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CiscoWorks Internetwork Performance Monitor

CiscoWorks Internetwork Performance Monitor 4.0

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Q. What is CiscoWorks Internetwork Performance Monitor (IPM)?
A. CiscoWorks IPM is a component of the CiscoWorks LAN Management Solution (LMS), which is an integrated suite of applications for administering, monitoring, and troubleshooting Cisco ® networks. CiscoWorks IPM is a network performance-troubleshooting tool that empowers network engineers to proactively troubleshoot network performance problems. CiscoWorks IPM measures network performance based on the following metrics: latency, jitter, availability, packet loss, and errors. CiscoWorks IPM can report on these metrics using either real-time or historical reports, or it can define performance thresholds that will automatically provide notification if they are violated. It creates synthetic traffic to measure the above network performance metrics and makes use of the Cisco IOS ® Software IP Service-Level Agreement (IP SLA) capability.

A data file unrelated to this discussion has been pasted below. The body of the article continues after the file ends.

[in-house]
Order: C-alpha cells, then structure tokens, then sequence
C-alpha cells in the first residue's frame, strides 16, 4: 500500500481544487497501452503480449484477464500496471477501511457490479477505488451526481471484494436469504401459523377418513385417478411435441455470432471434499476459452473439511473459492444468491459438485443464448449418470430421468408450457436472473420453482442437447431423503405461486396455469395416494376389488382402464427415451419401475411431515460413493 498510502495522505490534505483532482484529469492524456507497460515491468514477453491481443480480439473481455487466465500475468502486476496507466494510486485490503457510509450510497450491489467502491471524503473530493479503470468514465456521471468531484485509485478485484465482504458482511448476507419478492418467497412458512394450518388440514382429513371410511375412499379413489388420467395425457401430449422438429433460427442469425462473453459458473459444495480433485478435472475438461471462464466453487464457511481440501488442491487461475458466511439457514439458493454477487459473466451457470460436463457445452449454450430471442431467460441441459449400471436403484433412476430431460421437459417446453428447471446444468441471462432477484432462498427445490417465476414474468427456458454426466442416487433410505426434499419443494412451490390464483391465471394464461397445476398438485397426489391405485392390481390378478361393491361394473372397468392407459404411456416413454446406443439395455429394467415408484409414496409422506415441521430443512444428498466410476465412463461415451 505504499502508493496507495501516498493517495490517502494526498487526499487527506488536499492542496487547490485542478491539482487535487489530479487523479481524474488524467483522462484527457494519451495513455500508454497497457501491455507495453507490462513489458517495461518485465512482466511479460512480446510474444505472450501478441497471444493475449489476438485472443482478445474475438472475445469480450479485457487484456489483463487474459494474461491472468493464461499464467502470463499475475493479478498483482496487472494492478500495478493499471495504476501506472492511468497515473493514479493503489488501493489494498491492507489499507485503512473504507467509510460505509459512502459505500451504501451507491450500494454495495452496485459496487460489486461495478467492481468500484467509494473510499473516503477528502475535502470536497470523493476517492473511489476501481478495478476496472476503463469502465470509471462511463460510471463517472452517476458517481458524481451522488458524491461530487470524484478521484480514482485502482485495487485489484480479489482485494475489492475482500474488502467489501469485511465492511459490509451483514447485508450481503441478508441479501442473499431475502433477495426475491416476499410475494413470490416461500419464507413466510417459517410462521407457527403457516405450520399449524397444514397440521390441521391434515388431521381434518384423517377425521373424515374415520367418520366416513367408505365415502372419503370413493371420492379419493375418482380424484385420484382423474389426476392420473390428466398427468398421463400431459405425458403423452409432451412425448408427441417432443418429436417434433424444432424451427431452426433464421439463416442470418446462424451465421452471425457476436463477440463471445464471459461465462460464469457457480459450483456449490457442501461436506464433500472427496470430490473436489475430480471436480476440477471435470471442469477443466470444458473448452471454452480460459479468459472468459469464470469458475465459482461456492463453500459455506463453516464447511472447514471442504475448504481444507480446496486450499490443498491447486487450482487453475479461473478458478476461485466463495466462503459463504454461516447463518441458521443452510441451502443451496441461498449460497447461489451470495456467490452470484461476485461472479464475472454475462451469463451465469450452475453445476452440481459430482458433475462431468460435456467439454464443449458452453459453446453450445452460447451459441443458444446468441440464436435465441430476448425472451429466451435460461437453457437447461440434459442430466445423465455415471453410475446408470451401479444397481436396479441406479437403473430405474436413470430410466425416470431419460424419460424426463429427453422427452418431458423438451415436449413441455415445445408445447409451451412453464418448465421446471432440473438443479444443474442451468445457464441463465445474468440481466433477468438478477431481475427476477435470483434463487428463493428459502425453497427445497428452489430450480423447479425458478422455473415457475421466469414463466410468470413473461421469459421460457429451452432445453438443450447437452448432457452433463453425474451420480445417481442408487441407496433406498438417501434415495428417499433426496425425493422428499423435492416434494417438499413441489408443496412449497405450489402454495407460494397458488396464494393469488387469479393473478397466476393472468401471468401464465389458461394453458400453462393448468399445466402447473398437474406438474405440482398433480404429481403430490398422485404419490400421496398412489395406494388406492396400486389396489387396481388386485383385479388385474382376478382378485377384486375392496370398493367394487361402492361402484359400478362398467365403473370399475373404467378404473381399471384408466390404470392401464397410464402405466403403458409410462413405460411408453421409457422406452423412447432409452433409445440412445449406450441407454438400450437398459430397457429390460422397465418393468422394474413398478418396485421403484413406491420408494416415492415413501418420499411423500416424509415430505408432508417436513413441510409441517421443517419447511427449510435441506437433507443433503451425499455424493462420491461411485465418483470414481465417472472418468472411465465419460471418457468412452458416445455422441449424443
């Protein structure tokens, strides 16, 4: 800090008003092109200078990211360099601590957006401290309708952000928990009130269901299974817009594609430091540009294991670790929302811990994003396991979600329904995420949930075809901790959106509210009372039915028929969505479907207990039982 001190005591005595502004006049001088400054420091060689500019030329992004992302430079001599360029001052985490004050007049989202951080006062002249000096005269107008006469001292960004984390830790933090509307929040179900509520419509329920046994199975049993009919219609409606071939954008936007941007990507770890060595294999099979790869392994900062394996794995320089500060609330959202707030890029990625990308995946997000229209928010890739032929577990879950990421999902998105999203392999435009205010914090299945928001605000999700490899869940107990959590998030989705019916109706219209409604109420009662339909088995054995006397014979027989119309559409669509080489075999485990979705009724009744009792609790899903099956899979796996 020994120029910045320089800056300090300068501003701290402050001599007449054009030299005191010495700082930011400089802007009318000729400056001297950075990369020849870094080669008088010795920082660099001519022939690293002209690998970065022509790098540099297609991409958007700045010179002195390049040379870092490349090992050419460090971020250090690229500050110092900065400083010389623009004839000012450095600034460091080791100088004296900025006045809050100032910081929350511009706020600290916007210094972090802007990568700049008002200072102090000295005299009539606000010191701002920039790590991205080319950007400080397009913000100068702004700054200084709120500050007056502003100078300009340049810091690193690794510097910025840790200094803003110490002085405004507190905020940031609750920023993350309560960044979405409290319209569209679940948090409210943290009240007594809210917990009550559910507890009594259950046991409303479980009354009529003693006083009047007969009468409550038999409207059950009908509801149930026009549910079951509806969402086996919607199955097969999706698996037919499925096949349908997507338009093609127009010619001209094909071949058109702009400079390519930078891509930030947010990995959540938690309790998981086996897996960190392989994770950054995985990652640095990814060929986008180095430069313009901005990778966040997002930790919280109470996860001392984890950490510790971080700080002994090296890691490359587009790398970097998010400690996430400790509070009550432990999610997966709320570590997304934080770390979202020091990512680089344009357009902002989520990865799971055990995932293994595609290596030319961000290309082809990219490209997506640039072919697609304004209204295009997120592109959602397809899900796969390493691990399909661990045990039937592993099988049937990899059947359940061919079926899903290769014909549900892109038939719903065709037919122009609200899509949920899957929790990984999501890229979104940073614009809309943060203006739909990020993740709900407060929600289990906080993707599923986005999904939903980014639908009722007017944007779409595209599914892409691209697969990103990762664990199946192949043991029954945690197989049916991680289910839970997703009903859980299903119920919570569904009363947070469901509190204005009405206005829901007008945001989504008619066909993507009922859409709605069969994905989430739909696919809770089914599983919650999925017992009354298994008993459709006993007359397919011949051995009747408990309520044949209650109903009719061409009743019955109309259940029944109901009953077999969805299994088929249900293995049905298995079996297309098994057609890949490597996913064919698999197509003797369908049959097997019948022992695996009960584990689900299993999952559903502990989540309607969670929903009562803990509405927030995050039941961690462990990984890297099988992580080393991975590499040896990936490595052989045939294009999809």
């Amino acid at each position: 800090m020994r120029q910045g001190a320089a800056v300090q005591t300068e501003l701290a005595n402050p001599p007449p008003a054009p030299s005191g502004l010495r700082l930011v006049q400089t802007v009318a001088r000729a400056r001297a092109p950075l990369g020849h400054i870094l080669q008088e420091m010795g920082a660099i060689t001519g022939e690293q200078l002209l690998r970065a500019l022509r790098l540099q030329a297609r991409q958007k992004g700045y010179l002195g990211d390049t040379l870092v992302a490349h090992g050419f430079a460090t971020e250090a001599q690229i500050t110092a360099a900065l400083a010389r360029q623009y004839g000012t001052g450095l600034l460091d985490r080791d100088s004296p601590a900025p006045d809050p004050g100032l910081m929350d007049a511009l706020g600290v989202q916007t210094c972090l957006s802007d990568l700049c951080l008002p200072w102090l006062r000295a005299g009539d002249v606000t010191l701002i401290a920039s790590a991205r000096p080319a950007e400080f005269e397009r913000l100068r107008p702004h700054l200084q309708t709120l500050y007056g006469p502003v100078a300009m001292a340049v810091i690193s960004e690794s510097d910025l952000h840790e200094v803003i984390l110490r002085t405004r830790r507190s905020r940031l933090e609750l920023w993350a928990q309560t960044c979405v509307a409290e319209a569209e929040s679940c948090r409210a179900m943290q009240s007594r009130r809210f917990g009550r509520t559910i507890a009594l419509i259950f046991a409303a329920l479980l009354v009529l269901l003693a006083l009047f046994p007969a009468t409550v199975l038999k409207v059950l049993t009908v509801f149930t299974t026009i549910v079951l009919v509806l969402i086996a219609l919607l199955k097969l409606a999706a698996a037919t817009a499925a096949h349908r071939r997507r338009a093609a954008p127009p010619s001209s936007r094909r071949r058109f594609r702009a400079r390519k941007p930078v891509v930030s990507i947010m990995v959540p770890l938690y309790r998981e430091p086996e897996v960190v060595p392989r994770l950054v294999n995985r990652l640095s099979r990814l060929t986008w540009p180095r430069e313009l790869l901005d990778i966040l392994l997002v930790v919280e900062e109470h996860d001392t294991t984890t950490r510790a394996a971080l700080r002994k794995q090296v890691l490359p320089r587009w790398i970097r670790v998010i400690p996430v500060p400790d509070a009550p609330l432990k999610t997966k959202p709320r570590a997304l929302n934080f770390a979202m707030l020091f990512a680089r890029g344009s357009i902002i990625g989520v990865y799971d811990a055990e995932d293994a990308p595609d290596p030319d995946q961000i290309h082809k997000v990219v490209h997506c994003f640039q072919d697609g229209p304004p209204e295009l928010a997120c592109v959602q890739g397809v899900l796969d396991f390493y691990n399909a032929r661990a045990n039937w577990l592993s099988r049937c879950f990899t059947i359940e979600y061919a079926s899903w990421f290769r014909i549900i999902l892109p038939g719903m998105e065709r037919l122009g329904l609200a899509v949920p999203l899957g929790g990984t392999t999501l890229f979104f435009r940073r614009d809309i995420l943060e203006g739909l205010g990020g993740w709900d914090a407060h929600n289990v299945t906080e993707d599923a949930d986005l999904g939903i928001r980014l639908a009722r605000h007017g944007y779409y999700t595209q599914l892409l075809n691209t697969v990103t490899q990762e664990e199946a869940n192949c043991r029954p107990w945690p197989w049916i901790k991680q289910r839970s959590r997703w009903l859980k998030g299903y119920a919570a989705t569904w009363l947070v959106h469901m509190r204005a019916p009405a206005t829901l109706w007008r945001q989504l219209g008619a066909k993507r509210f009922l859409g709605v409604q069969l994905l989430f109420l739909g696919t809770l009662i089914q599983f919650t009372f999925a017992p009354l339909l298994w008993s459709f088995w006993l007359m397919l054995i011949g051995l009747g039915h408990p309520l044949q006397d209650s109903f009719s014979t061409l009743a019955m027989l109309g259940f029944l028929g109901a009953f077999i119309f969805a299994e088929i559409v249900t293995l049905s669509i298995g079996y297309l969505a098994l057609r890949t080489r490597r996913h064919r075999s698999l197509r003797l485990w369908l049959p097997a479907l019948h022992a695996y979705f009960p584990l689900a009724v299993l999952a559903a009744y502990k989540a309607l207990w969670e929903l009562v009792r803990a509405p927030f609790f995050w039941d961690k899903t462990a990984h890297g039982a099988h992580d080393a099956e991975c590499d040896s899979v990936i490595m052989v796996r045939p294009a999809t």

Q. What is new in CiscoWorks IPM 4.0?
A. CiscoWorks IPM 4.0 includes the following new features and improvements:

• Improved user interface consistency with other CiscoWorks applications

– Device import

– Device Center

– Eliminated separate Web server more closely integrated with LMS and Common Services

– Cisco Secure Access Control Server (ACS)-based user roles for security

• Support for differentiated services code point (DSCP)

• Ability to specify source port address

• Support for additinal collectors like

– VoIP Gatekeeper Delay

– VoIP Call Setup

– ICMP Jitter

– UDP Jitter supports MOS (mean opinion score) and ICPIF (Calculated Planning Impairment Factor) features

Q. Can CiscoWorks IPM be used to troubleshoot quality of service (QoS) performance in a network?